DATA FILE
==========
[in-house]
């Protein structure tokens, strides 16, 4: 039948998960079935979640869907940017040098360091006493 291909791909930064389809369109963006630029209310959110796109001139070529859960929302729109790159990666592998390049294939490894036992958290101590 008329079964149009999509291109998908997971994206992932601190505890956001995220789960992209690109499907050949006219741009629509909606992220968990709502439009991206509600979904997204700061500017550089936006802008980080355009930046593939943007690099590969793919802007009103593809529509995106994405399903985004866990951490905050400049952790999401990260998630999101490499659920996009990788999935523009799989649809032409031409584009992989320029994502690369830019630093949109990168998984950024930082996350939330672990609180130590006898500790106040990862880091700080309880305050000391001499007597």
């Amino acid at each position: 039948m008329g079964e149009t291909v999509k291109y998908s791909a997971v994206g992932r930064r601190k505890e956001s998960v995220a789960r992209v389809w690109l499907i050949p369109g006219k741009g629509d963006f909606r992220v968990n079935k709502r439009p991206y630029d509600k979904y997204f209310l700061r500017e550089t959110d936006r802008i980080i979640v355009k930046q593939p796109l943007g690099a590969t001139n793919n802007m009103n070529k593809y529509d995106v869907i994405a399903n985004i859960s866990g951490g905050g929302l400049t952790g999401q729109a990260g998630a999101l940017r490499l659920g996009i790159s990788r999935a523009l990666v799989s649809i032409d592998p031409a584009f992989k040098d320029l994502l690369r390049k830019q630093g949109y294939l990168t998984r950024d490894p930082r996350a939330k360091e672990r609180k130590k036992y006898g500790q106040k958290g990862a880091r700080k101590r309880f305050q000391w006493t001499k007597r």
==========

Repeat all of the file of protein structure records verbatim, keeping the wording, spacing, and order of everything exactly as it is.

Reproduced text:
[in-house]
């Protein structure tokens, strides 16, 4: 039948998960079935979640869907940017040098360091006493 291909791909930064389809369109963006630029209310959110796109001139070529859960929302729109790159990666592998390049294939490894036992958290101590 008329079964149009999509291109998908997971994206992932601190505890956001995220789960992209690109499907050949006219741009629509909606992220968990709502439009991206509600979904997204700061500017550089936006802008980080355009930046593939943007690099590969793919802007009103593809529509995106994405399903985004866990951490905050400049952790999401990260998630999101490499659920996009990788999935523009799989649809032409031409584009992989320029994502690369830019630093949109990168998984950024930082996350939330672990609180130590006898500790106040990862880091700080309880305050000391001499007597």
């Amino acid at each position: 039948m008329g079964e149009t291909v999509k291109y998908s791909a997971v994206g992932r930064r601190k505890e956001s998960v995220a789960r992209v389809w690109l499907i050949p369109g006219k741009g629509d963006f909606r992220v968990n079935k709502r439009p991206y630029d509600k979904y997204f209310l700061r500017e550089t959110d936006r802008i980080i979640v355009k930046q593939p796109l943007g690099a590969t001139n793919n802007m009103n070529k593809y529509d995106v869907i994405a399903n985004i859960s866990g951490g905050g929302l400049t952790g999401q729109a990260g998630a999101l940017r490499l659920g996009i790159s990788r999935a523009l990666v799989s649809i032409d592998p031409a584009f992989k040098d320029l994502l690369r390049k830019q630093g949109y294939l990168t998984r950024d490894p930082r996350a939330k360091e672990r609180k130590k036992y006898g500790q106040k958290g990862a880091r700080k101590r309880f305050q000391w006493t001499k007597r």